Out of the box -- or out of the cloud, in the case of Office 365 -- FOPE allows for only a handful of mail flow scenarios. For example, you can use it for a fully hosted Exchange environment and a full on-premises environment. But to implement FOPE across a mix of hosted and on-premise Exchange environments, you need connectors that enable complex mail flow paths and allow administrators to provide more granular control.
For example, as is, FOPE lets you create policy rules, but adding connectors lets you provide policies at the network edge, which allow for greater control over every stage of mail flow. Thus, you can establish inbound connectors that examine mail coming into customer domains by looking at the connection (source IP, source domain), the security (opportunistic and forced TLS, aka Transport Layer Security), and the filtering (connection, spam, policy). You can also configure outbound connectors.
Here are examples of the workflows possible with connectors:
- Connectors allow for shared address space with hosted and on-premise Exchange environments, where the MX record points to FOPE with hosted and on-premise mailboxes.
- You can have shared address space with on-premise address rewrite, where the MX record points on premise with hosted and on-premise mailboxes.
- You can have regulated partners with forced TLS (the MX record points to the partner with hosted mailboxes), which requires inbound and outbound TLS to secure all routing channels with business-regulated partners.
- You can have outbound smart host (the MX record points to FOPE with mailboxes on premise or hosted) where FOPE is a smart host, redirecting outbound mail to an on-premise server that performs additional filter work on that mail before sending it out.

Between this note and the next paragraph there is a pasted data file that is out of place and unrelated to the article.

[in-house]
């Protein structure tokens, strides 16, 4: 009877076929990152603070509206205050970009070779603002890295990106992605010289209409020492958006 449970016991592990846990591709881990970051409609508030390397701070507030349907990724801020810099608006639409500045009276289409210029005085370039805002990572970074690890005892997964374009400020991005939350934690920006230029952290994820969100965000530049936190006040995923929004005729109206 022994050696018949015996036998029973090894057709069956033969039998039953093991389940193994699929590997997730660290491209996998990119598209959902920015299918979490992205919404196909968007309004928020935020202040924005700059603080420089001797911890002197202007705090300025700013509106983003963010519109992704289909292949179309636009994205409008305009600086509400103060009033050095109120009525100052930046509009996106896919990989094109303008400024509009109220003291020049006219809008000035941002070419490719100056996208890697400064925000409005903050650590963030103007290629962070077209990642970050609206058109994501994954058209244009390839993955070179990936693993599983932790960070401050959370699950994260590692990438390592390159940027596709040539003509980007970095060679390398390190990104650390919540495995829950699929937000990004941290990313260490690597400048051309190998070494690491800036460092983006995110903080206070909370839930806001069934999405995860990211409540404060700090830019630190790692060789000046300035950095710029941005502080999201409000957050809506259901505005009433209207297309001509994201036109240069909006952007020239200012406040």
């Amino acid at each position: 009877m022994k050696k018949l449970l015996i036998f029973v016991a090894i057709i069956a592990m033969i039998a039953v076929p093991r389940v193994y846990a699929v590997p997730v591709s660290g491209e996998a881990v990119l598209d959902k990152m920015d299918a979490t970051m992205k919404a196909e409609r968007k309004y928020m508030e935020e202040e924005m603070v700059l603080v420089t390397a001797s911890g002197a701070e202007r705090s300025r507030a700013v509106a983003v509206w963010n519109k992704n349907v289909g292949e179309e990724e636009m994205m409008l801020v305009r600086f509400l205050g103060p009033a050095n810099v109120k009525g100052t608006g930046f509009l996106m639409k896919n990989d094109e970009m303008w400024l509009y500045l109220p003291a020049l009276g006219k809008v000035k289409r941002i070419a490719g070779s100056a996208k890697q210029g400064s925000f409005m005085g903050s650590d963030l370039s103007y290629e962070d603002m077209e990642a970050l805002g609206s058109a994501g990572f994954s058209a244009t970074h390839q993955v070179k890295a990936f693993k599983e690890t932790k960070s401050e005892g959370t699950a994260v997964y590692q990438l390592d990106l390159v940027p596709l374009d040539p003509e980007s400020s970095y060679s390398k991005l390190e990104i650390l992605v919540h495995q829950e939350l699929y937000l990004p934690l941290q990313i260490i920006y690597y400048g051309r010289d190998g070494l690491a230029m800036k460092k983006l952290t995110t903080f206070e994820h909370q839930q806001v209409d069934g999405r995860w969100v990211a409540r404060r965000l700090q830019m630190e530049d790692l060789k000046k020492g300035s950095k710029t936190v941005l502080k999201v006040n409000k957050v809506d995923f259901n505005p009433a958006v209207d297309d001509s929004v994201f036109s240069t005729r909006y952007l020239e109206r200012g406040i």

- You can have inbound safe listing (the MX record points to FOPE with mailboxes on premise or hosted), which allows mail to skip IP address filtering on inbound mail sent addresses that are on an IP safe list.
Microsoft is really pushing its cloud services, and by integrating FOPE into BPOS today and Office 365 when it becomes available, Microsoft is making it easier for administrators to consider relinquishing more of their on-premise control to a Microsoft-hosted service. It will be interesting to see how Exchange administrators react.
This article, "Delving into Office 365's email security," was originally published at InfoWorld.com. Read more of J. Peter Bruzzese's Enterprise Windows blog and follow the latest developments in Windows at InfoWorld.com. For the latest business technology news, follow InfoWorld.com on Twitter.